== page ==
Northern Ireland news

Stormont special adviser numbers cut and salaries reduced as names are revealed

Stormont's new special advisers, top row from left: Emma Little-Pengelly, John Loughran, Eoin Rooney, Peter Martin and Ronan McGinley; middle row: Philip Weir, Stephen McGlade, Alastair Ross, Tanya McCamphill and Mark Beattie; bottom row: Kim Ashton, Mark Ovens, Claire Johnson and Dara O'Hagan
Brendan Hughes

THE number of Stormont special advisers has been cut and their average salaries have been reduced by almost £10,000.

The names and wages of those taking up the influential roles advising executive ministers were announced yesterday by the finance department.

Former MLAs, some party councillors and several back-room staffers are among the line-up.

Stormont has pledged greater scrutiny of special advisers (Spads) after concerns over their conduct and accountability were exposed in the RHI inquiry.

Their average annual pay is now £62,750 – an almost 14 per cent drop compared to £72,681 in January 2017.

The total annual salary pay bill is £876,498, compared to £1,162,894 three years ago.



Eight Spads can be appointed to The Executive Office (TEO) – four in First Minister Arlene Foster's side of the joint office and four in Deputy First Minister Michelle O'Neill's side.

But amid calls to cut the number of Spads, both the DUP and Sinn Féin have voluntarily only appointed three each.

DUP leader Mrs Foster's advisers include Emma Little-Pengelly, who in December lost her South Belfast MP seat to the SDLP's Claire Hanna.

Ms Little-Pengelly, who was previously a special adviser to Peter Robinson, will receive an annual wage of £78,000.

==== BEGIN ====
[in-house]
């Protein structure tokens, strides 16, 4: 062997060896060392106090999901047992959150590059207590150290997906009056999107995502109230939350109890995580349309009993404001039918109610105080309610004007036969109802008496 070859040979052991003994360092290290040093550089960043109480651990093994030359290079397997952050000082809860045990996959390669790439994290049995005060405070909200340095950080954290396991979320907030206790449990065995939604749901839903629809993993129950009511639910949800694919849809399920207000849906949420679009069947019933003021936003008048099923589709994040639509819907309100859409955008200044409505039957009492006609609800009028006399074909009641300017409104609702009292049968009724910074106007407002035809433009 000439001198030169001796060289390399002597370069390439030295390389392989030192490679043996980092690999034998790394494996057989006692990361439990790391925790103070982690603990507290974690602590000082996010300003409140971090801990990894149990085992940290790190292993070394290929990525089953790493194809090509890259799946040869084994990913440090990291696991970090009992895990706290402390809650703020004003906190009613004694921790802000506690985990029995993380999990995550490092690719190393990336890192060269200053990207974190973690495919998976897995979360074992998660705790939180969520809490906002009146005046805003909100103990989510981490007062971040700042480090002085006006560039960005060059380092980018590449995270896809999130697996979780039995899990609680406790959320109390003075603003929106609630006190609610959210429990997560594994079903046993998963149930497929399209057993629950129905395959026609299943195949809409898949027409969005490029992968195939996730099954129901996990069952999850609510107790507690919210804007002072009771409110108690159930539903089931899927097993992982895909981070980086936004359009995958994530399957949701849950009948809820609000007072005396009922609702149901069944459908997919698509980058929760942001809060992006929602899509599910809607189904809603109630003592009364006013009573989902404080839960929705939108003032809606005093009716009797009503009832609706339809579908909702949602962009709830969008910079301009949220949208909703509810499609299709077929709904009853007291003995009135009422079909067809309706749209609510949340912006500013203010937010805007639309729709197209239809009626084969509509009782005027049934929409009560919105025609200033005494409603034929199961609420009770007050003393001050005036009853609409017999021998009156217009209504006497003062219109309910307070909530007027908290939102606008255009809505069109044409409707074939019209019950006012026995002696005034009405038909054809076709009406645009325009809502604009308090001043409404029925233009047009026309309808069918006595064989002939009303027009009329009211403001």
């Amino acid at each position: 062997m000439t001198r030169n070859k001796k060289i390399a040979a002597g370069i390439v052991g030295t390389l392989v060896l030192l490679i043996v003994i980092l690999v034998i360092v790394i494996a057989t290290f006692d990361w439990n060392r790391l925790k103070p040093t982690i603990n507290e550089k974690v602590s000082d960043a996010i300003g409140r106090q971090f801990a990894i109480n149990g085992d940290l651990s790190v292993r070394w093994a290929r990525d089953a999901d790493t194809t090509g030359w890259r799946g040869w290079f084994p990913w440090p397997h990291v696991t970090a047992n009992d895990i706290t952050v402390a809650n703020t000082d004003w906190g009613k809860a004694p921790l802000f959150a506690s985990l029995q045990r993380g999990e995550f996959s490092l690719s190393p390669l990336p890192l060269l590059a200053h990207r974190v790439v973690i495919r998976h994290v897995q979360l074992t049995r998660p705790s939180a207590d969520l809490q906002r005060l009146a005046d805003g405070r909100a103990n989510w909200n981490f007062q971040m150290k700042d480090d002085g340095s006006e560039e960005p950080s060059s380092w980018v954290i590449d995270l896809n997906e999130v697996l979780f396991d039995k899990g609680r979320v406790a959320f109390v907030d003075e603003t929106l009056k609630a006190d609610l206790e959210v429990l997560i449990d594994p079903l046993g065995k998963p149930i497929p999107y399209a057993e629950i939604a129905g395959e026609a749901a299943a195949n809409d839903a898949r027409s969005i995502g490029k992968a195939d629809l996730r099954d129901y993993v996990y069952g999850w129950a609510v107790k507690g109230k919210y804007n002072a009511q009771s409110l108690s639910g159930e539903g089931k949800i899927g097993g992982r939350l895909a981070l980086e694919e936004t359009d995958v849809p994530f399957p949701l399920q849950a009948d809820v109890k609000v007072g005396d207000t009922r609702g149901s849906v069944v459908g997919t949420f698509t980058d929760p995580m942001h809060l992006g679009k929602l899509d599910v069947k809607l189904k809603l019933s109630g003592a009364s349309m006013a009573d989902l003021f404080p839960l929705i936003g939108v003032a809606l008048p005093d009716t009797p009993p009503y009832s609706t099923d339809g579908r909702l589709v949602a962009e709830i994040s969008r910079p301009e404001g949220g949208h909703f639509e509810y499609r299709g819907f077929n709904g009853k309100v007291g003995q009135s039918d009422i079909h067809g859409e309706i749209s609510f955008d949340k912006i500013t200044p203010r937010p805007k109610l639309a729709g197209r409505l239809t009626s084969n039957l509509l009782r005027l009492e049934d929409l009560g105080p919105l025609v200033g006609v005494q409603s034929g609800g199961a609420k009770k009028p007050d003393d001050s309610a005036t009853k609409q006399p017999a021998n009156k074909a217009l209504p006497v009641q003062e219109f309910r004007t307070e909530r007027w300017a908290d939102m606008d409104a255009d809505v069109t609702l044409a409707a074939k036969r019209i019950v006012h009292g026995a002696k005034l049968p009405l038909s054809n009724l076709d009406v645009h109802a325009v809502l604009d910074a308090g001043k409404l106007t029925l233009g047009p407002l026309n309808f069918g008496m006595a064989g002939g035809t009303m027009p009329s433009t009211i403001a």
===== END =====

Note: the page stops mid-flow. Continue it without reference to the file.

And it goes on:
Philip Weir returns as a DUP Spad in TEO on £78,000, while Mid Ulster councillor Kim Ashton also joins the department on a wage of up to £54,999.

Sinn Féin's TEO Spads are former MLA Dara O'Hagan (£78,000) – who was previously an adviser to the late Martin McGuinness – and party workers Stephen McGlade (£78,000) and John Loughran (£67,000).

Sinn Féin's Ronan McGinley (wage of up to £54,999), who recently stood down as a councillor and party group leader in Mid Ulster council, is the adviser for communities minister Deirdre Hargey.

Party policy worker Eoin Rooney (up to £54,999) returns as Spad in the Department of Finance, having previously advised former Sinn Féin finance minister Máirtín Ó Muilleoir.

Delays in announcing the full Spads line-up are believed to have been linked to problems in choosing an adviser for the economy department.

It's understood Larne businessman Ken Nelson, chairman of InterTradeIreland, had been approached but it went no further.

Instead, ex-DUP MLA Alastair Ross will take up the appointment when the notice period for his current job ends.

He will receive a wage of £65,000 to advise DUP economy minister Diane Dodds.

Her former staffer Mark Beattie (up to £54,999), who worked in Mrs Dodds's office in her role as an MEP, is Spad to DUP agriculture minister Edwin Poots.

In education, DUP minister Peter Weir has appointed Peter Martin (£60,000), a DUP councillor in Ards and North Down and a business lecturer at Belfast Metropolitan College.

UUP health minister Robin Swann has appointed Mark Ovens (£60,000), who has previously worked in the party's policy team.

SDLP infrastructure minister Nichola Mallon has chosen Tanya McCamphill (up to £54,999), who has formerly worked for the SNP and as the SDLP's head of campaigns.

Alliance leader and justice minister Naomi Long has appointed party's head of policy Claire Johnson (up to £54,999).

The finance department said: "The salaries reflect the role of the special adviser as set out in the code of conduct, relevant experience and expertise as well as whether the special adviser is working for the first and deputy first minister or on more complex cross-cutting work."

Last month, a revised code of conduct for Spads was announced and their salaries were capped to three pay bands with a maximum of £85,000 per year.

New measures include provisions to ensure ministers are responsible for the management, conduct and discipline of their Spads.

Special advisers will also be required to publish their meetings with external organisations, as well as gifts and hospitality received.

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